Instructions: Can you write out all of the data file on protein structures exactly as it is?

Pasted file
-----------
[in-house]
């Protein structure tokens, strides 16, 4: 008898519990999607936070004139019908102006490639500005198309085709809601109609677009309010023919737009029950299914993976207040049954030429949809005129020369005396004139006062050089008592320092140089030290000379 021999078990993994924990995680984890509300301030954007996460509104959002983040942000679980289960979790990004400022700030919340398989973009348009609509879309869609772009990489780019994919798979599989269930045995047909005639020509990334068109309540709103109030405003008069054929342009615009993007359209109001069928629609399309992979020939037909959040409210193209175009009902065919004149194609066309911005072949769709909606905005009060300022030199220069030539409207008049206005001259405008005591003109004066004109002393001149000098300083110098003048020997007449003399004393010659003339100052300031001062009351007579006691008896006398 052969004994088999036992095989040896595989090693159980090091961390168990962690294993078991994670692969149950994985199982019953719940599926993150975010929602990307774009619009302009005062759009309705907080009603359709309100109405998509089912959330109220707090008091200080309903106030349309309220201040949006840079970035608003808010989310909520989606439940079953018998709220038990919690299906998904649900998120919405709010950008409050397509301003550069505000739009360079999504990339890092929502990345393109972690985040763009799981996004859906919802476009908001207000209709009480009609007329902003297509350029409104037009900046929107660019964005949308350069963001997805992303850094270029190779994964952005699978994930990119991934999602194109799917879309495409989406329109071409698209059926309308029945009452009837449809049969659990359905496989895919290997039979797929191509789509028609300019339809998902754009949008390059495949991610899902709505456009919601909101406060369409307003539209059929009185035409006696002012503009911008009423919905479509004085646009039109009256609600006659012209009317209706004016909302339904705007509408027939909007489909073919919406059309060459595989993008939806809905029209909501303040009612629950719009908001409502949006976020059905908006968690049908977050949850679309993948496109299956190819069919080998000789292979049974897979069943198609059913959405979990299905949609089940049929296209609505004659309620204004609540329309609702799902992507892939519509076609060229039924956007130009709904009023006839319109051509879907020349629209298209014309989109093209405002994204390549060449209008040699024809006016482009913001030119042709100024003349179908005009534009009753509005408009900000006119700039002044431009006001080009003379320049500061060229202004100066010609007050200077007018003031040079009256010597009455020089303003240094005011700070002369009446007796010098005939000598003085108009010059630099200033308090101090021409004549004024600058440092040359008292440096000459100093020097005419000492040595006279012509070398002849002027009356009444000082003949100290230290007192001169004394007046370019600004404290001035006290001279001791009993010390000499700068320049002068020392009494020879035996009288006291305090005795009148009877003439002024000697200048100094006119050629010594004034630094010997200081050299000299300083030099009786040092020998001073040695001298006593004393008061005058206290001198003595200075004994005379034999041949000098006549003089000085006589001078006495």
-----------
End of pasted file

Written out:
[in-house]
């Protein structure tokens, strides 16, 4: 008898519990999607936070004139019908102006490639500005198309085709809601109609677009309010023919737009029950299914993976207040049954030429949809005129020369005396004139006062050089008592320092140089030290000379 021999078990993994924990995680984890509300301030954007996460509104959002983040942000679980289960979790990004400022700030919340398989973009348009609509879309869609772009990489780019994919798979599989269930045995047909005639020509990334068109309540709103109030405003008069054929342009615009993007359209109001069928629609399309992979020939037909959040409210193209175009009902065919004149194609066309911005072949769709909606905005009060300022030199220069030539409207008049206005001259405008005591003109004066004109002393001149000098300083110098003048020997007449003399004393010659003339100052300031001062009351007579006691008896006398 052969004994088999036992095989040896595989090693159980090091961390168990962690294993078991994670692969149950994985199982019953719940599926993150975010929602990307774009619009302009005062759009309705907080009603359709309100109405998509089912959330109220707090008091200080309903106030349309309220201040949006840079970035608003808010989310909520989606439940079953018998709220038990919690299906998904649900998120919405709010950008409050397509301003550069505000739009360079999504990339890092929502990345393109972690985040763009799981996004859906919802476009908001207000209709009480009609007329902003297509350029409104037009900046929107660019964005949308350069963001997805992303850094270029190779994964952005699978994930990119991934999602194109799917879309495409989406329109071409698209059926309308029945009452009837449809049969659990359905496989895919290997039979797929191509789509028609300019339809998902754009949008390059495949991610899902709505456009919601909101406060369409307003539209059929009185035409006696002012503009911008009423919905479509004085646009039109009256609600006659012209009317209706004016909302339904705007509408027939909007489909073919919406059309060459595989993008939806809905029209909501303040009612629950719009908001409502949006976020059905908006968690049908977050949850679309993948496109299956190819069919080998000789292979049974897979069943198609059913959405979990299905949609089940049929296209609505004659309620204004609540329309609702799902992507892939519509076609060229039924956007130009709904009023006839319109051509879907020349629209298209014309989109093209405002994204390549060449209008040699024809006016482009913001030119042709100024003349179908005009534009009753509005408009900000006119700039002044431009006001080009003379320049500061060229202004100066010609007050200077007018003031040079009256010597009455020089303003240094005011700070002369009446007796010098005939000598003085108009010059630099200033308090101090021409004549004024600058440092040359008292440096000459100093020097005419000492040595006279012509070398002849002027009356009444000082003949100290230290007192001169004394007046370019600004404290001035006290001279001791009993010390000499700068320049002068020392009494020879035996009288006291305090005795009148009877003439002024000697200048100094006119050629010594004034630094010997200081050299000299300083030099009786040092020998001073040695001298006593004393008061005058206290001198003595200075004994005379034999041949000098006549003089000085006589001078006495």